(From The Diet-Acne Connection – Skin Inc.)

So how can you change your diet in order to prevent breakouts?  Here are some suggestions:

Choosing low GI foods

  • Only carbohydrates have a GI rating.
  • Because low GI foods take longer for the body to break down they help you feel fuller for longer too.
  • High GI foods include sugary fizzy drinks, cakes, pastries, chocolate, white bread and potatoes.
  • Low GI foods include fruit and vegetables, wholegrain options such as brown pasta, basmati rice, couscous and pulses.
  • Not overcooking your pasta and vegetables helps lower the GI.
  • Watch for food triggers that may seem to aggravate acne.
  • Keep a food diary and share it with your dermatologist.
  • Be patient. It may take up to 12 weeks of a diet change to determine if certain foods are contributing to acne.
  • Continue following your regular acne treatment routine. Diet changes are only a small part of an acne treatment plan and are meant to be used in conjunction with proven medical therapies for acne.

Have you seen a connection between your diet and your breakouts?  Please share your experiences below.

My Related Posts:

Image from allparenting.com

 

Why You Should Never Pick or Pop Your Pimples March 21, 2011

Filed under: Acne — askanesthetician @ 6:48 am
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I have a confession to make – I pop my pimples.  Yes, I tell my clients all the time that they shouldn’t ever pop their pimples or pick at their skin, and though I truly know how bad it is for my skin to pop my pimples I still do it.  Anyone who has ever popped a pimple knows how addictive that act can be.  Once you do it is hard to stop.  But here’s why you should avoid popping pimples and why you should never pick at your skin.

This is the thing – if you pop or pick at your pimples they will take longer to heal and could get worse, you risk damaging your skin by pressing and pushing on it aggressively, you could push the bacteria from the pimple deeper into your skin instead of expelling it, and you really run the risk of having the pimple leave a mark or even a scar.  Believe me I’ve been there – every time I pop a pimple I am left with a post inflammatory red mark in the area of the pimple that sticks around for about six months.  Concealer is one of my best make-up friends.

Having said all that I know how hard it can be to keep your hands off of pimples, particularly the red ones with pus.  Believe me I know – I still have trouble keeping my hands off the ones with pus.  So is there a safe way to pop pimples?  Truthfully – not really.  BUT if you insist on squeezing your pimples you can look for some suggestions on how to do this in the book Breaking Out by Lydia Preston on page 151. 

The bottom line is this – hands off your pimples!  Be patient, apply topical anti-acne products to your breakout, and wait it out.  Your skin will thank you later.

 

Book Review: The Clear Skin Diet March 17, 2011

One of the earliest posts I wrote for this blog was called:  Is Your Diet Causing Your Acne?, and in that post I basically concluded that there is no connection between diet and breakouts.  Well I have to say that I have changed my mind in regards to the connection between diet and acne.  I now do believe that you can improve your skin, in this case acne, with the help of a healthy diet.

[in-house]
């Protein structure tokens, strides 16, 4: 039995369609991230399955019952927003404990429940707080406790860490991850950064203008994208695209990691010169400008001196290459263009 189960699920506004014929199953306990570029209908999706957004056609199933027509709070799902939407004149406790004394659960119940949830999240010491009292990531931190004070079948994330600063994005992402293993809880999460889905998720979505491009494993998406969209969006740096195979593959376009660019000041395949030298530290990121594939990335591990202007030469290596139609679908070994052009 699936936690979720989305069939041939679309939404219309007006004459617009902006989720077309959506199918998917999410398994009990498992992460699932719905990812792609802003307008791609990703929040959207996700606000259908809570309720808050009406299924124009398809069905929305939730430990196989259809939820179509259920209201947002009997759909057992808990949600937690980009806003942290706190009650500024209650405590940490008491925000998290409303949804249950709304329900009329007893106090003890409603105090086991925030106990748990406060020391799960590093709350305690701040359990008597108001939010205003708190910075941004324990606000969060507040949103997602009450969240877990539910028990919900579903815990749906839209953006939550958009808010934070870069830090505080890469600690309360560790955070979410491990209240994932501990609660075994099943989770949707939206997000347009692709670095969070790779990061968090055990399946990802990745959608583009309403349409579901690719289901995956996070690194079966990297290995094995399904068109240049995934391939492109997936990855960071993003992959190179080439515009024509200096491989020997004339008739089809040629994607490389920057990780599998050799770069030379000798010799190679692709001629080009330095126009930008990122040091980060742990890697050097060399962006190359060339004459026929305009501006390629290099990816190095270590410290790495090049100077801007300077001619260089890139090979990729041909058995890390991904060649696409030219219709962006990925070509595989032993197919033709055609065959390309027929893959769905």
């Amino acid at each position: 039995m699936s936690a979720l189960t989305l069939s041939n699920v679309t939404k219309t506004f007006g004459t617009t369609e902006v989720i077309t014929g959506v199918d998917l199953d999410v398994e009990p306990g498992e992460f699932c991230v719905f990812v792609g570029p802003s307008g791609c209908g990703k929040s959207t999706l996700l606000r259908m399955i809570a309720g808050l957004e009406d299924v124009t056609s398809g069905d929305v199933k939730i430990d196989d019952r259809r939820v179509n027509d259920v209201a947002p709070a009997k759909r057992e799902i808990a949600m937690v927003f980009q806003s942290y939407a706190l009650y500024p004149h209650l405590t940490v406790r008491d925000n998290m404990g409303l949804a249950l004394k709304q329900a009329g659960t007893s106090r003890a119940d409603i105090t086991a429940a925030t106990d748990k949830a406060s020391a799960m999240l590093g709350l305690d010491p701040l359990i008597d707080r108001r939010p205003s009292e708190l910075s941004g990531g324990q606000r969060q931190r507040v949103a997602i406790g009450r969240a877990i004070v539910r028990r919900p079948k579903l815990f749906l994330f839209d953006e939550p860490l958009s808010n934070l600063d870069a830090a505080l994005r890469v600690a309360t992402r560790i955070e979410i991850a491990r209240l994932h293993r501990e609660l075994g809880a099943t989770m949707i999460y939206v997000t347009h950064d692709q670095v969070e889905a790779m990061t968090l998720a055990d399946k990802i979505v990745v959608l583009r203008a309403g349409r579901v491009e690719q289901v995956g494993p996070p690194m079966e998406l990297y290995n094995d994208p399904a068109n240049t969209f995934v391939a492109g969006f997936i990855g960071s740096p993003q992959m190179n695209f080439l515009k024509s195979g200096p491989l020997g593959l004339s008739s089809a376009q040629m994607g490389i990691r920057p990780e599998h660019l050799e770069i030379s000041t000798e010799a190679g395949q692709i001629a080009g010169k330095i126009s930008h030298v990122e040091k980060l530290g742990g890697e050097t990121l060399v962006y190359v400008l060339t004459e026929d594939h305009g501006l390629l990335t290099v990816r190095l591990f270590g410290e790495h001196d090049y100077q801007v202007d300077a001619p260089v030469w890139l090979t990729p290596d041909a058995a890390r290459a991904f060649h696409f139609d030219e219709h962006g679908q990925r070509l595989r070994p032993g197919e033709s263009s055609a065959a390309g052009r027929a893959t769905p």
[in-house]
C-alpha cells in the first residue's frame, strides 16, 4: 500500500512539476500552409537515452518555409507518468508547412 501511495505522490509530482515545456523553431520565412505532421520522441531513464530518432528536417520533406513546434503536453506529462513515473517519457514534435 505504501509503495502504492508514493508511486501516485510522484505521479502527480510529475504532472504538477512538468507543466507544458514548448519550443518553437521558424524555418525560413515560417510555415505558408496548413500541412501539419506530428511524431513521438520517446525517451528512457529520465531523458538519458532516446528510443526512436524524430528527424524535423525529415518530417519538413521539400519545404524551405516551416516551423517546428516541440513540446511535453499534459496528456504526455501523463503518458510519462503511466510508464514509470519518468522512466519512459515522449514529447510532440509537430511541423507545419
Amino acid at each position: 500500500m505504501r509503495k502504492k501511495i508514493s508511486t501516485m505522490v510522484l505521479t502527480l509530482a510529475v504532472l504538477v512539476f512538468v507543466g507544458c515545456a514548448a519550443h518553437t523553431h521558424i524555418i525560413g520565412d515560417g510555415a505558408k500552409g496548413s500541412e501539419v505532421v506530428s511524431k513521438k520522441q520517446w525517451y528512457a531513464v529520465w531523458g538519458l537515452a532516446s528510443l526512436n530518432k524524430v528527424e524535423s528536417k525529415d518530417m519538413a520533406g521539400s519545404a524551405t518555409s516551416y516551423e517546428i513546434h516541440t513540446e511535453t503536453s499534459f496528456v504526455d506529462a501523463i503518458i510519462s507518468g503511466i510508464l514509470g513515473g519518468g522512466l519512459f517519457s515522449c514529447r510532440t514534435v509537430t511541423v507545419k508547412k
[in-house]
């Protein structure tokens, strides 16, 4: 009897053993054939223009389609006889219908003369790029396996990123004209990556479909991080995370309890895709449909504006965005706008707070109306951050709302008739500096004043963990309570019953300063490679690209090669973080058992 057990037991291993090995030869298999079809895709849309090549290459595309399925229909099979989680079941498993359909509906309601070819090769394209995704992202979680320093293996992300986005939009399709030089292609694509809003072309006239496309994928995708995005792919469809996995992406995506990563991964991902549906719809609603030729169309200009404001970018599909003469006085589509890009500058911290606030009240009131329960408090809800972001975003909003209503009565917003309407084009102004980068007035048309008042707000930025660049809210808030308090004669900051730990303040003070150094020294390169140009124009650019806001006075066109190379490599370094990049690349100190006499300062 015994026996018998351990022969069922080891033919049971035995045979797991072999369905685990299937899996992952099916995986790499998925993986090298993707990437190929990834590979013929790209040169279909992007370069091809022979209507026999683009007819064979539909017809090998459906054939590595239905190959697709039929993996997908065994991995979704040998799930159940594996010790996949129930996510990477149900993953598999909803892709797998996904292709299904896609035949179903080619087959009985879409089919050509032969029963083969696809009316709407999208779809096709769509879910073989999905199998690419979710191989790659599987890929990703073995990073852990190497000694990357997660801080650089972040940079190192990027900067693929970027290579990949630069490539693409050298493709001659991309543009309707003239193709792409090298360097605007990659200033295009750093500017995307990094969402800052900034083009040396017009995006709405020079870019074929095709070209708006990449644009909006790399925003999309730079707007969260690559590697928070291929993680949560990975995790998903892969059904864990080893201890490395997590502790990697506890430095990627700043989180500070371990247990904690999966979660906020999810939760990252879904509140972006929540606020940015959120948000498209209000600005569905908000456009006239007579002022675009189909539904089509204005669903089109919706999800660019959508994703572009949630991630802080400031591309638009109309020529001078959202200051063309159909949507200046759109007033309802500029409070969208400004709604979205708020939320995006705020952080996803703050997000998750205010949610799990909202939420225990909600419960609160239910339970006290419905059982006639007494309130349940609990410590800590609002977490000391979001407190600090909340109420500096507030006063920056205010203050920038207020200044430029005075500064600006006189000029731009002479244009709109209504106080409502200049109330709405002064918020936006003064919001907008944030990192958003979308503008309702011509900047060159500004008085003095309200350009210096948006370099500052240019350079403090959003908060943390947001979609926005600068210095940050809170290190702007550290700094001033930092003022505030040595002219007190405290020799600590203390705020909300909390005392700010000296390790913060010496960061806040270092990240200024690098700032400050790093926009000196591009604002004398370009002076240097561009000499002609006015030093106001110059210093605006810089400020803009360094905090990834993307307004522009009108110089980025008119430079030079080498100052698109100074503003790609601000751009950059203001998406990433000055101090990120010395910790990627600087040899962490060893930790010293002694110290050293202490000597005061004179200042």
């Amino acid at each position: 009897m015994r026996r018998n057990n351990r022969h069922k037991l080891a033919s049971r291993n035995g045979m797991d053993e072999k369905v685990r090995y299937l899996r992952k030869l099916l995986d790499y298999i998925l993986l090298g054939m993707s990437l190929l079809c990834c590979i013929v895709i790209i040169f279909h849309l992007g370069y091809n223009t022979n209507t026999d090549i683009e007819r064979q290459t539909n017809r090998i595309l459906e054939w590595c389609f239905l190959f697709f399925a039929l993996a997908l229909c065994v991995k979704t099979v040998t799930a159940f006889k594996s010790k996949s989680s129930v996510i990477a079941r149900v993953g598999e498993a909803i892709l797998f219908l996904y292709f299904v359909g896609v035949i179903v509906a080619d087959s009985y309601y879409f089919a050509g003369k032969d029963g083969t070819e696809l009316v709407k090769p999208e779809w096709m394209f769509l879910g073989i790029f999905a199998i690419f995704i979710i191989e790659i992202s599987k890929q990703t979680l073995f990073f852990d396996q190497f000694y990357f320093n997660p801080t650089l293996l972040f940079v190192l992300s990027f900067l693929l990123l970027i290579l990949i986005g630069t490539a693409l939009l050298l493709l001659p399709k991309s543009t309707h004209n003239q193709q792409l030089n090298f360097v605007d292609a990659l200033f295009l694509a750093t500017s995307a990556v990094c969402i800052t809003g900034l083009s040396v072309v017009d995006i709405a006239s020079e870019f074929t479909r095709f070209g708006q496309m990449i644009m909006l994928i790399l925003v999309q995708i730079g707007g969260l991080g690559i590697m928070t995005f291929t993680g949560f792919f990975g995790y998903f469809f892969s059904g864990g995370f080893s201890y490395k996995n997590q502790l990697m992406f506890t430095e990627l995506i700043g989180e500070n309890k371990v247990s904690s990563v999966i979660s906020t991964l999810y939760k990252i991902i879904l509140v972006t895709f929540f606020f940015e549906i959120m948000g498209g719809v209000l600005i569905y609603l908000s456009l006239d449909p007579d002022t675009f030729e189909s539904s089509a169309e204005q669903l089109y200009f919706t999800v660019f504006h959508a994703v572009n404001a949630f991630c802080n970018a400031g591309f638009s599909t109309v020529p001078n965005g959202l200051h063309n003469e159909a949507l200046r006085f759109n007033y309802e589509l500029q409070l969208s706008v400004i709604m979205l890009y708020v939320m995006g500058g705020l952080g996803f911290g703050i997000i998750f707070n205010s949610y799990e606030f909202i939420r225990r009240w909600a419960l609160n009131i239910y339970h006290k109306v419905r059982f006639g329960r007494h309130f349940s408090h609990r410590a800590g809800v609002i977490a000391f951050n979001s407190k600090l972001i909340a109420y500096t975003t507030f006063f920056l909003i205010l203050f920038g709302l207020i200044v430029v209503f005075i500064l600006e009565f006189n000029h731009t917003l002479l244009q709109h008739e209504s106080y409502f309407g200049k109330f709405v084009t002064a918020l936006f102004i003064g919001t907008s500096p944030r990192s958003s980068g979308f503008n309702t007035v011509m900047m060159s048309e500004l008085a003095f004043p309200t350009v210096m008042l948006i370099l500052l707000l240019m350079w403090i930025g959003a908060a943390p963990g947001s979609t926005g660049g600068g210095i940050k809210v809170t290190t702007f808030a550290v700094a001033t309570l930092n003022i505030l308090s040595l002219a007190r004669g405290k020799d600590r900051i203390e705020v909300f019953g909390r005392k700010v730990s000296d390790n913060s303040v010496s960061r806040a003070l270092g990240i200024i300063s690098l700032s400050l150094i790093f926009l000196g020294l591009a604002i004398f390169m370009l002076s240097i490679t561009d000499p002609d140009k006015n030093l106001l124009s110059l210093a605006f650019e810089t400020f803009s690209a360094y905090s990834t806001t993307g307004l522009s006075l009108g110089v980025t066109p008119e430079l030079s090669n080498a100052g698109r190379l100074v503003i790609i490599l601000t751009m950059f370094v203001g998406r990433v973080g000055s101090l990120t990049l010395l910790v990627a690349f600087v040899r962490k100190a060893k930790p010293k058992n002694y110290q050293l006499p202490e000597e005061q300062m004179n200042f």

I started to change my mind about the diet-acne connection about six months or so ago when I noticed a change in my skin after I drastically cutback on the amount of dairy that I was eating.  Almost a year ago I started to see an acupuncturist about chronic pain I had in my right shoulder.  Since Traditional Chinese Medicine treats the body as a whole as opposed to just focusing on what is bothering you and looks to bring balance back to the body one of the things my acupuncturist and I discussed was my diet.  She suggested that I cut back on dairy, sugar, and fried foods.  Well this scared me.  I’ve been a vegetarian for 20 years, and I love dairy.  I pretty much ate dairy with every meal which isn’t surprising since if you look at vegetarian recipes they seem to inevitably have some sort of dairy in them.  I thought – how could I ever give up dairy?  But I wanted to feel better so I decided to try to cutback on the amount of dairy I was consuming.  I bought almond milk instead of cow’s milk (I absolutely hate soy milk so I wouldn’t even consider getting that) and started eating oatmeal each morning instead of my cup of greek yogurt.  And now the added bonus – anyone who has read the “about” section of my blog knows that I have suffered from acne for the last 20 years or so and this constant skin condition lead me to become an esthetician since I wanted to learn more about skin and skincare and help others as well – as I cutback on the amount of dairy I was consuming my skin started to look much better (and I lost a few stubborn pounds that I hadn’t been able to lose since I had my son three years ago).  No my breakouts have not stopped completely and yes I still follow a strict home care anti-acne regime, but I could definitely see a positive change in my skin.  I was very surprised to say the least.  I also really started to notice, more than ever before, a connection between how stressed out I was and the number of breakouts I had.  So now that I had seen a change in my skin I wanted to learn more.  I finally checked out The Clear Skin Diet from the library and started reading it.

So in many ways the authors of this book were preaching to the choir when it came to me reading this book since I have really started to believe in a connection between diet and health, including skin health.  At times I got very bogged down in the number of studies and scientific proof and explanations that the authors presented in the book, but truthfully I wouldn’t have wanted it any other way.  I was glad that the book didn’t just state a connection between certain foods and acne but actually proved that connection by quoting and explaining numerous scientific studies from all over the work (the scope of the research quoted was impressive).  Not only that but the authors of the book did the opposite as well; they thoroughly explained why so many doctors do not believe in a connection between food and diet.  Furthermore, the book goes out of its way to explain how past studies that claimed to prove that there were was no link between diet and acne were flawed and need to be reconsidered.  I really appreciated how much explanation the book contained.  Another thing I liked about the book were the summaries at the end of each chapter so if you didn’t want to read an entire chapter and just needed to be reminded of the key points in a chapter it was easy to do so.